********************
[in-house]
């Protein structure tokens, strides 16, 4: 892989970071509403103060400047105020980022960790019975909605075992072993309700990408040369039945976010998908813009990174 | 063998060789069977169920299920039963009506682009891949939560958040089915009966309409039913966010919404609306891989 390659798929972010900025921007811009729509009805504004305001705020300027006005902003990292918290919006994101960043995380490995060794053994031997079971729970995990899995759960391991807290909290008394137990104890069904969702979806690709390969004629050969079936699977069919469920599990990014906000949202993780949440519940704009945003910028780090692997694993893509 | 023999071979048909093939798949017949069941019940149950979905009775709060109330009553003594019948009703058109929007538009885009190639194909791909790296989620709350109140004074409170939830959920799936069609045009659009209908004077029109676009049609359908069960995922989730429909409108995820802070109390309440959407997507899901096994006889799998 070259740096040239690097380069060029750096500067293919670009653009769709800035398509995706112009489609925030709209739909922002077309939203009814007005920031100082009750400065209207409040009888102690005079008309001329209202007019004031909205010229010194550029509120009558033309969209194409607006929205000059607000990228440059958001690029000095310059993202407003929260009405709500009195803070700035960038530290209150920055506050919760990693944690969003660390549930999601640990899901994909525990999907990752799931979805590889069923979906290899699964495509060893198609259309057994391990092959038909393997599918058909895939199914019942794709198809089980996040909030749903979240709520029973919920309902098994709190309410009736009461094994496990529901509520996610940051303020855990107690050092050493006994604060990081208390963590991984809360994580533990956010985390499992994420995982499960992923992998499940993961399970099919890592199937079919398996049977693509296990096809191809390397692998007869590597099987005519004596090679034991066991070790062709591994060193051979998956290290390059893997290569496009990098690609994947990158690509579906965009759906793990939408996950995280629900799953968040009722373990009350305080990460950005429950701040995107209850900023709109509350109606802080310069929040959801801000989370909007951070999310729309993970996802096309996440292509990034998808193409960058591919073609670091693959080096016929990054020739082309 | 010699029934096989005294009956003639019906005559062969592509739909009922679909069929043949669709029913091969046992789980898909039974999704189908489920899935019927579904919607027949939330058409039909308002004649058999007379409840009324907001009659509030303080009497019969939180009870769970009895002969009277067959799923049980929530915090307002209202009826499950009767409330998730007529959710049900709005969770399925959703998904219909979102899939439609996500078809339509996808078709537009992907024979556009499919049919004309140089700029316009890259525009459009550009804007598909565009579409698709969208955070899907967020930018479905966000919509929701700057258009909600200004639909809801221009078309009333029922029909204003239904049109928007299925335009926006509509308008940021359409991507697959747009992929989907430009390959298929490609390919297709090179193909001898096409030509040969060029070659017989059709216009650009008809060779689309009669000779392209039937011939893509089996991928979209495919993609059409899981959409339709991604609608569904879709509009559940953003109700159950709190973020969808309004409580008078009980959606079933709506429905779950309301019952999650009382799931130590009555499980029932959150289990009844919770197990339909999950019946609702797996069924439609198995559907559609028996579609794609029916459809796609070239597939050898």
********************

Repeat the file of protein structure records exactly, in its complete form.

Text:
[in-house]
């Protein structure tokens, strides 16, 4: 892989970071509403103060400047105020980022960790019975909605075992072993309700990408040369039945976010998908813009990174 | 063998060789069977169920299920039963009506682009891949939560958040089915009966309409039913966010919404609306891989 390659798929972010900025921007811009729509009805504004305001705020300027006005902003990292918290919006994101960043995380490995060794053994031997079971729970995990899995759960391991807290909290008394137990104890069904969702979806690709390969004629050969079936699977069919469920599990990014906000949202993780949440519940704009945003910028780090692997694993893509 | 023999071979048909093939798949017949069941019940149950979905009775709060109330009553003594019948009703058109929007538009885009190639194909791909790296989620709350109140004074409170939830959920799936069609045009659009209908004077029109676009049609359908069960995922989730429909409108995820802070109390309440959407997507899901096994006889799998 070259740096040239690097380069060029750096500067293919670009653009769709800035398509995706112009489609925030709209739909922002077309939203009814007005920031100082009750400065209207409040009888102690005079008309001329209202007019004031909205010229010194550029509120009558033309969209194409607006929205000059607000990228440059958001690029000095310059993202407003929260009405709500009195803070700035960038530290209150920055506050919760990693944690969003660390549930999601640990899901994909525990999907990752799931979805590889069923979906290899699964495509060893198609259309057994391990092959038909393997599918058909895939199914019942794709198809089980996040909030749903979240709520029973919920309902098994709190309410009736009461094994496990529901509520996610940051303020855990107690050092050493006994604060990081208390963590991984809360994580533990956010985390499992994420995982499960992923992998499940993961399970099919890592199937079919398996049977693509296990096809191809390397692998007869590597099987005519004596090679034991066991070790062709591994060193051979998956290290390059893997290569496009990098690609994947990158690509579906965009759906793990939408996950995280629900799953968040009722373990009350305080990460950005429950701040995107209850900023709109509350109606802080310069929040959801801000989370909007951070999310729309993970996802096309996440292509990034998808193409960058591919073609670091693959080096016929990054020739082309 | 010699029934096989005294009956003639019906005559062969592509739909009922679909069929043949669709029913091969046992789980898909039974999704189908489920899935019927579904919607027949939330058409039909308002004649058999007379409840009324907001009659509030303080009497019969939180009870769970009895002969009277067959799923049980929530915090307002209202009826499950009767409330998730007529959710049900709005969770399925959703998904219909979102899939439609996500078809339509996808078709537009992907024979556009499919049919004309140089700029316009890259525009459009550009804007598909565009579409698709969208955070899907967020930018479905966000919509929701700057258009909600200004639909809801221009078309009333029922029909204003239904049109928007299925335009926006509509308008940021359409991507697959747009992929989907430009390959298929490609390919297709090179193909001898096409030509040969060029070659017989059709216009650009008809060779689309009669000779392209039937011939893509089996991928979209495919993609059409899981959409339709991604609608569904879709509009559940953003109700159950709190973020969808309004409580008078009980959606079933709506429905779950309301019952999650009382799931130590009555499980029932959150289990009844919770197990339909999950019946609702797996069924439609198995559907559609028996579609794609029916459809796609070239597939050898």